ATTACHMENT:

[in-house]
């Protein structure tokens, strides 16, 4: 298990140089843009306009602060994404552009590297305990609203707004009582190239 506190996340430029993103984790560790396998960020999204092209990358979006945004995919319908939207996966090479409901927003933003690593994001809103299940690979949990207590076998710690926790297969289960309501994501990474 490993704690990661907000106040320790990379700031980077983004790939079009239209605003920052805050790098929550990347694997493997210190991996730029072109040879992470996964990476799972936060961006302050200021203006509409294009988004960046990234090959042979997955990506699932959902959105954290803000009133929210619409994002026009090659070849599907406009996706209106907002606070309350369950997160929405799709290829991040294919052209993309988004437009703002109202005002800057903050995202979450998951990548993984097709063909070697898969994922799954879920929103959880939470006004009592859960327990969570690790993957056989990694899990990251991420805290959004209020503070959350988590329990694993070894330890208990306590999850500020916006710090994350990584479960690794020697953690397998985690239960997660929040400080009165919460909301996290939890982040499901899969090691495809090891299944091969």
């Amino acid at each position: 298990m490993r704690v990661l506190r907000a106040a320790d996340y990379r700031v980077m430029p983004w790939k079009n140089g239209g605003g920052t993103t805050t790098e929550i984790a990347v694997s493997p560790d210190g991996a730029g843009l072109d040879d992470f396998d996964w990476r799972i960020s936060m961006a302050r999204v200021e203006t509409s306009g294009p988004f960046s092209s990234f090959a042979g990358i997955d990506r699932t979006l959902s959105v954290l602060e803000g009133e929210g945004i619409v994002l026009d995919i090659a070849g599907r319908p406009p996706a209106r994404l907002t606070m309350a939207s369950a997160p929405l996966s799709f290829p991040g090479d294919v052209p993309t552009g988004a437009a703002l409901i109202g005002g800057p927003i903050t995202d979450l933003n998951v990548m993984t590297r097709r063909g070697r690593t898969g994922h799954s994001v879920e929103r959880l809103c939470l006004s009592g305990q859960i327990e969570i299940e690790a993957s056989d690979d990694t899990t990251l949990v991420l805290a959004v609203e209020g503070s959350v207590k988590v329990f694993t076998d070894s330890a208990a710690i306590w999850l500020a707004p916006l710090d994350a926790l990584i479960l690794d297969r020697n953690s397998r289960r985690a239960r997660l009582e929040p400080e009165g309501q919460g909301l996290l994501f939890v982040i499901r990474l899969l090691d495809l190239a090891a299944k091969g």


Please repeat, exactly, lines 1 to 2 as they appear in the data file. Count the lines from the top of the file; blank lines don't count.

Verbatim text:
[in-house]
């Protein structure tokens, strides 16, 4: 298990140089843009306009602060994404552009590297305990609203707004009582190239 506190996340430029993103984790560790396998960020999204092209990358979006945004995919319908939207996966090479409901927003933003690593994001809103299940690979949990207590076998710690926790297969289960309501994501990474 490993704690990661907000106040320790990379700031980077983004790939079009239209605003920052805050790098929550990347694997493997210190991996730029072109040879992470996964990476799972936060961006302050200021203006509409294009988004960046990234090959042979997955990506699932959902959105954290803000009133929210619409994002026009090659070849599907406009996706209106907002606070309350369950997160929405799709290829991040294919052209993309988004437009703002109202005002800057903050995202979450998951990548993984097709063909070697898969994922799954879920929103959880939470006004009592859960327990969570690790993957056989990694899990990251991420805290959004209020503070959350988590329990694993070894330890208990306590999850500020916006710090994350990584479960690794020697953690397998985690239960997660929040400080009165919460909301996290939890982040499901899969090691495809090891299944091969």